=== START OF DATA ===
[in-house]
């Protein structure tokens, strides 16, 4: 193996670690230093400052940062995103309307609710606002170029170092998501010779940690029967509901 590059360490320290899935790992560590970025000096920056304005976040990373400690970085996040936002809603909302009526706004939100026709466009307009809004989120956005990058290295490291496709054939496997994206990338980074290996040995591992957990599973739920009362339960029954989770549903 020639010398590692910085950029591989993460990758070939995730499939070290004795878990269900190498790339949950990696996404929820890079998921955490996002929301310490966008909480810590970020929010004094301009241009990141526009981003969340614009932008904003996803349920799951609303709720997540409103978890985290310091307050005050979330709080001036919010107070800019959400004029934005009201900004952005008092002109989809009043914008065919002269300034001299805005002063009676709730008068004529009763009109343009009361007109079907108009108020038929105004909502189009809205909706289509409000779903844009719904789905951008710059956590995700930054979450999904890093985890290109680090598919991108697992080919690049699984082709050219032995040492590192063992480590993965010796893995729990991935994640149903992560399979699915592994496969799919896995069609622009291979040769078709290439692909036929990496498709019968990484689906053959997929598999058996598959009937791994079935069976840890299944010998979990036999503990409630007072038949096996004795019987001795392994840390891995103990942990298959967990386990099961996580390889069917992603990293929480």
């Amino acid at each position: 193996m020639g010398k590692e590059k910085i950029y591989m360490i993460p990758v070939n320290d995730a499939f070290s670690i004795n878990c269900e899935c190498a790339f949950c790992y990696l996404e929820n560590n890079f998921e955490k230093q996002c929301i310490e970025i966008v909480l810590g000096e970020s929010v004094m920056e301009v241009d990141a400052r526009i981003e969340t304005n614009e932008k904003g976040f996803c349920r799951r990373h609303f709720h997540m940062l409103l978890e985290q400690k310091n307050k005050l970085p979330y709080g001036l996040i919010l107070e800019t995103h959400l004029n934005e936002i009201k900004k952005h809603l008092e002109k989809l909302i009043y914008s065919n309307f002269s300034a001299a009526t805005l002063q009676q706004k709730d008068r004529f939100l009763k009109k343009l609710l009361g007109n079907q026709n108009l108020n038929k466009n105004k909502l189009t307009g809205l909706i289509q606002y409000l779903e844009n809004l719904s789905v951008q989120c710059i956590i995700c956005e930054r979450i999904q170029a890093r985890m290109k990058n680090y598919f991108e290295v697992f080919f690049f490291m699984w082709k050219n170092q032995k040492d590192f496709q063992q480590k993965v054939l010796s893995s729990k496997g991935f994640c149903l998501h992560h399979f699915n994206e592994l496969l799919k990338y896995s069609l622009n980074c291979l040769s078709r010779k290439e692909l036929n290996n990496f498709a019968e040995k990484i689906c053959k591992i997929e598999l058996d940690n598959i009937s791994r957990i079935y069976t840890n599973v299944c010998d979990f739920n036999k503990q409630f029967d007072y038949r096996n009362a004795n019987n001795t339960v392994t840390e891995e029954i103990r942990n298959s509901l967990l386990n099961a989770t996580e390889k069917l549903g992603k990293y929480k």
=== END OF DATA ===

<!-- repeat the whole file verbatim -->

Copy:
[in-house]
């Protein structure tokens, strides 16, 4: 193996670690230093400052940062995103309307609710606002170029170092998501010779940690029967509901 590059360490320290899935790992560590970025000096920056304005976040990373400690970085996040936002809603909302009526706004939100026709466009307009809004989120956005990058290295490291496709054939496997994206990338980074290996040995591992957990599973739920009362339960029954989770549903 020639010398590692910085950029591989993460990758070939995730499939070290004795878990269900190498790339949950990696996404929820890079998921955490996002929301310490966008909480810590970020929010004094301009241009990141526009981003969340614009932008904003996803349920799951609303709720997540409103978890985290310091307050005050979330709080001036919010107070800019959400004029934005009201900004952005008092002109989809009043914008065919002269300034001299805005002063009676709730008068004529009763009109343009009361007109079907108009108020038929105004909502189009809205909706289509409000779903844009719904789905951008710059956590995700930054979450999904890093985890290109680090598919991108697992080919690049699984082709050219032995040492590192063992480590993965010796893995729990991935994640149903992560399979699915592994496969799919896995069609622009291979040769078709290439692909036929990496498709019968990484689906053959997929598999058996598959009937791994079935069976840890299944010998979990036999503990409630007072038949096996004795019987001795392994840390891995103990942990298959967990386990099961996580390889069917992603990293929480």
């Amino acid at each position: 193996m020639g010398k590692e590059k910085i950029y591989m360490i993460p990758v070939n320290d995730a499939f070290s670690i004795n878990c269900e899935c190498a790339f949950c790992y990696l996404e929820n560590n890079f998921e955490k230093q996002c929301i310490e970025i966008v909480l810590g000096e970020s929010v004094m920056e301009v241009d990141a400052r526009i981003e969340t304005n614009e932008k904003g976040f996803c349920r799951r990373h609303f709720h997540m940062l409103l978890e985290q400690k310091n307050k005050l970085p979330y709080g001036l996040i919010l107070e800019t995103h959400l004029n934005e936002i009201k900004k952005h809603l008092e002109k989809l909302i009043y914008s065919n309307f002269s300034a001299a009526t805005l002063q009676q706004k709730d008068r004529f939100l009763k009109k343009l609710l009361g007109n079907q026709n108009l108020n038929k466009n105004k909502l189009t307009g809205l909706i289509q606002y409000l779903e844009n809004l719904s789905v951008q989120c710059i956590i995700c956005e930054r979450i999904q170029a890093r985890m290109k990058n680090y598919f991108e290295v697992f080919f690049f490291m699984w082709k050219n170092q032995k040492d590192f496709q063992q480590k993965v054939l010796s893995s729990k496997g991935f994640c149903l998501h992560h399979f699915n994206e592994l496969l799919k990338y896995s069609l622009n980074c291979l040769s078709r010779k290439e692909l036929n290996n990496f498709a019968e040995k990484i689906c053959k591992i997929e598999l058996d940690n598959i009937s791994r957990i079935y069976t840890n599973v299944c010998d979990f739920n036999k503990q409630f029967d007072y038949r096996n009362a004795n019987n001795t339960v392994t840390e891995e029954i103990r942990n298959s509901l967990l386990n099961a989770t996580e390889k069917l549903g992603k990293y929480k």